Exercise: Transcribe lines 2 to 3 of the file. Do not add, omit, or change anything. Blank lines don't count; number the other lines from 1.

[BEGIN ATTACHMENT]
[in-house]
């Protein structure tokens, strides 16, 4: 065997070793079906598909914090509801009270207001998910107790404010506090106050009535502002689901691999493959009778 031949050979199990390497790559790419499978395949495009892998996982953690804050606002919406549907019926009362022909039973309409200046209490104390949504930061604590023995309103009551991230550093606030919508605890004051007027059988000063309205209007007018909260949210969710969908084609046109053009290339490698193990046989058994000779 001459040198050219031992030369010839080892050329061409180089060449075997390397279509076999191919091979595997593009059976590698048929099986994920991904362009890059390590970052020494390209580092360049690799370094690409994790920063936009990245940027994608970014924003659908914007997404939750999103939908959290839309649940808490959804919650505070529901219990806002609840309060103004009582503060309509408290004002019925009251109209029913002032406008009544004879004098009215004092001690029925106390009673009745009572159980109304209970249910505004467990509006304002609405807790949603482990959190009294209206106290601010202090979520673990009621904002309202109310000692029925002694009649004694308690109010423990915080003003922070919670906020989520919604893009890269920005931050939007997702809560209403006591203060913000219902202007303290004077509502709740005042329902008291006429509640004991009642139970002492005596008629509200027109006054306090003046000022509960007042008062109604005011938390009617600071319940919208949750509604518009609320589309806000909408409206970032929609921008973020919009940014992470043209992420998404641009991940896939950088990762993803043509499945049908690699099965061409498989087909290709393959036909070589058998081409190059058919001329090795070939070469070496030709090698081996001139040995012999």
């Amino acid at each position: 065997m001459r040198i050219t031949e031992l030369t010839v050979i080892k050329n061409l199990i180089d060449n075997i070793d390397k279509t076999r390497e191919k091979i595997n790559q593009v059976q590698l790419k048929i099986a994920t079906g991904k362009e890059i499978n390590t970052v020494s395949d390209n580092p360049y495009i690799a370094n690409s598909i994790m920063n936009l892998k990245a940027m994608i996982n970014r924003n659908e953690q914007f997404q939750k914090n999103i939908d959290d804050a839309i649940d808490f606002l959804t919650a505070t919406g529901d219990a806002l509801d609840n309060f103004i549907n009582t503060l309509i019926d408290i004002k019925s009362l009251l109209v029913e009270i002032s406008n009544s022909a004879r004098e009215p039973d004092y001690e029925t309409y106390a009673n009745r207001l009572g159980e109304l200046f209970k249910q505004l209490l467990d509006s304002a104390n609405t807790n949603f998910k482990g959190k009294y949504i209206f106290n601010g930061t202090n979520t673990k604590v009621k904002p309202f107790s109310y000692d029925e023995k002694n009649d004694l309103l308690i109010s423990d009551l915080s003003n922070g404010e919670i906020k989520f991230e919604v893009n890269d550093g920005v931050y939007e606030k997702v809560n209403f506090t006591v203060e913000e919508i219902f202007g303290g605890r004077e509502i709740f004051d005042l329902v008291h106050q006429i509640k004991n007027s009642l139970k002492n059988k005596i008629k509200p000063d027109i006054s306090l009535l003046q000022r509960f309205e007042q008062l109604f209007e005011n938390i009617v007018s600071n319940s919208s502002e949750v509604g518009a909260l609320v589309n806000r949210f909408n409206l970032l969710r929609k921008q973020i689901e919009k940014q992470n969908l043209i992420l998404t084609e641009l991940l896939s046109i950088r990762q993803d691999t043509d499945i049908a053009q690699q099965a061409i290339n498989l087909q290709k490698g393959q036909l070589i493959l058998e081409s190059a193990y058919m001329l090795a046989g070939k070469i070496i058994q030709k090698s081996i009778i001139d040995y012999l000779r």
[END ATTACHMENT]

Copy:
């Protein structure tokens, strides 16, 4: 065997070793079906598909914090509801009270207001998910107790404010506090106050009535502002689901691999493959009778 031949050979199990390497790559790419499978395949495009892998996982953690804050606002919406549907019926009362022909039973309409200046209490104390949504930061604590023995309103009551991230550093606030919508605890004051007027059988000063309205209007007018909260949210969710969908084609046109053009290339490698193990046989058994000779 001459040198050219031992030369010839080892050329061409180089060449075997390397279509076999191919091979595997593009059976590698048929099986994920991904362009890059390590970052020494390209580092360049690799370094690409994790920063936009990245940027994608970014924003659908914007997404939750999103939908959290839309649940808490959804919650505070529901219990806002609840309060103004009582503060309509408290004002019925009251109209029913002032406008009544004879004098009215004092001690029925106390009673009745009572159980109304209970249910505004467990509006304002609405807790949603482990959190009294209206106290601010202090979520673990009621904002309202109310000692029925002694009649004694308690109010423990915080003003922070919670906020989520919604893009890269920005931050939007997702809560209403006591203060913000219902202007303290004077509502709740005042329902008291006429509640004991009642139970002492005596008629509200027109006054306090003046000022509960007042008062109604005011938390009617600071319940919208949750509604518009609320589309806000909408409206970032929609921008973020919009940014992470043209992420998404641009991940896939950088990762993803043509499945049908690699099965061409498989087909290709393959036909070589058998081409190059058919001329090795070939070469070496030709090698081996001139040995012999």
């Amino acid at each position: 065997m001459r040198i050219t031949e031992l030369t010839v050979i080892k050329n061409l199990i180089d060449n075997i070793d390397k279509t076999r390497e191919k091979i595997n790559q593009v059976q590698l790419k048929i099986a994920t079906g991904k362009e890059i499978n390590t970052v020494s395949d390209n580092p360049y495009i690799a370094n690409s598909i994790m920063n936009l892998k990245a940027m994608i996982n970014r924003n659908e953690q914007f997404q939750k914090n999103i939908d959290d804050a839309i649940d808490f606002l959804t919650a505070t919406g529901d219990a806002l509801d609840n309060f103004i549907n009582t503060l309509i019926d408290i004002k019925s009362l009251l109209v029913e009270i002032s406008n009544s022909a004879r004098e009215p039973d004092y001690e029925t309409y106390a009673n009745r207001l009572g159980e109304l200046f209970k249910q505004l209490l467990d509006s304002a104390n609405t807790n949603f998910k482990g959190k009294y949504i209206f106290n601010g930061t202090n979520t673990k604590v009621k904002p309202f107790s109310y000692d029925e023995k002694n009649d004694l309103l308690i109010s423990d009551l915080s003003n922070g404010e919670i906020k989520f991230e919604v893009n890269d550093g920005v931050y939007e606030k997702v809560n209403f506090t006591v203060e913000e919508i219902f202007g303290g605890r004077e509502i709740f004051d005042l329902v008291h106050q006429i509640k004991n007027s009642l139970k002492n059988k005596i008629k509200p000063d027109i006054s306090l009535l003046q000022r509960f309205e007042q008062l109604f209007e005011n938390i009617v007018s600071n319940s919208s502002e949750v509604g518009a909260l609320v589309n806000r949210f909408n409206l970032l969710r929609k921008q973020i689901e919009k940014q992470n969908l043209i992420l998404t084609e641009l991940l896939s046109i950088r990762q993803d691999t043509d499945i049908a053009q690699q099965a061409i290339n498989l087909q290709k490698g393959q036909l070589i493959l058998e081409s190059a193990y058919m001329l090795a046989g070939k070469i070496i058994q030709k090698s081996i009778i001139d040995y012999l000779r």